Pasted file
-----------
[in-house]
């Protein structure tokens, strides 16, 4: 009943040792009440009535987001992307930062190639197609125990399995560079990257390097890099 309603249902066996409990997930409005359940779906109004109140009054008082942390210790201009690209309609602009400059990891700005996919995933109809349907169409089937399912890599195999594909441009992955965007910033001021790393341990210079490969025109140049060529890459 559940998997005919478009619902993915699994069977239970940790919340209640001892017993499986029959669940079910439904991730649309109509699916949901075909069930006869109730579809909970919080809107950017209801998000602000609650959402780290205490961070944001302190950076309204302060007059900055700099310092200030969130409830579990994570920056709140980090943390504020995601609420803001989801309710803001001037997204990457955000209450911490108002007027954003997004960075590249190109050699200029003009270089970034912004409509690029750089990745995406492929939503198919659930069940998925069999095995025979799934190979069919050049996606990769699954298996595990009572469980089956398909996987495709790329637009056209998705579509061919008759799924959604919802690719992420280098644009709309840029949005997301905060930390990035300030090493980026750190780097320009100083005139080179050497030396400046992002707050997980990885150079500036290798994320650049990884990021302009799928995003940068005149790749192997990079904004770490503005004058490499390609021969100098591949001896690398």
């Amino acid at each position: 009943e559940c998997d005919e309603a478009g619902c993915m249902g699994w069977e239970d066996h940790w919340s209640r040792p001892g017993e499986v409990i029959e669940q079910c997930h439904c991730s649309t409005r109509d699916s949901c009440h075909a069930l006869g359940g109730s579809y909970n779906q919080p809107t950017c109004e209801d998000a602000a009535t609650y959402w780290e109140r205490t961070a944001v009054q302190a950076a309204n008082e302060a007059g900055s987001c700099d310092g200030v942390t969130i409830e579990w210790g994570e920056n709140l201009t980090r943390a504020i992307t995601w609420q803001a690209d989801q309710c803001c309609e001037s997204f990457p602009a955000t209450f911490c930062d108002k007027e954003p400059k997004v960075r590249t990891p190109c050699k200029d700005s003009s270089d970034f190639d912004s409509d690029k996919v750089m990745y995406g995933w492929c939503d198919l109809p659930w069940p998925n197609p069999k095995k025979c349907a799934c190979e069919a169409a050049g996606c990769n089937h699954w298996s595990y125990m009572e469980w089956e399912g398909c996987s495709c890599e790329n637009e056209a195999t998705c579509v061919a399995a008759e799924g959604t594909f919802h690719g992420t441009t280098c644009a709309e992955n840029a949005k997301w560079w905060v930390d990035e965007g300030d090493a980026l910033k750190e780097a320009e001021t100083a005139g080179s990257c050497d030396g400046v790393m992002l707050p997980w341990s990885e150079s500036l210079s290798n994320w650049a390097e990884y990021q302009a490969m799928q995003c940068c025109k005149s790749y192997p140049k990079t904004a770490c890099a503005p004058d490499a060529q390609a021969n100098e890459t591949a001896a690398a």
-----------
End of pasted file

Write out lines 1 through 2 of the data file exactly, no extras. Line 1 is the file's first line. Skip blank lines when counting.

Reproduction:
[in-house]
């Protein structure tokens, strides 16, 4: 009943040792009440009535987001992307930062190639197609125990399995560079990257390097890099 309603249902066996409990997930409005359940779906109004109140009054008082942390210790201009690209309609602009400059990891700005996919995933109809349907169409089937399912890599195999594909441009992955965007910033001021790393341990210079490969025109140049060529890459 559940998997005919478009619902993915699994069977239970940790919340209640001892017993499986029959669940079910439904991730649309109509699916949901075909069930006869109730579809909970919080809107950017209801998000602000609650959402780290205490961070944001302190950076309204302060007059900055700099310092200030969130409830579990994570920056709140980090943390504020995601609420803001989801309710803001001037997204990457955000209450911490108002007027954003997004960075590249190109050699200029003009270089970034912004409509690029750089990745995406492929939503198919659930069940998925069999095995025979799934190979069919050049996606990769699954298996595990009572469980089956398909996987495709790329637009056209998705579509061919008759799924959604919802690719992420280098644009709309840029949005997301905060930390990035300030090493980026750190780097320009100083005139080179050497030396400046992002707050997980990885150079500036290798994320650049990884990021302009799928995003940068005149790749192997990079904004770490503005004058490499390609021969100098591949001896690398």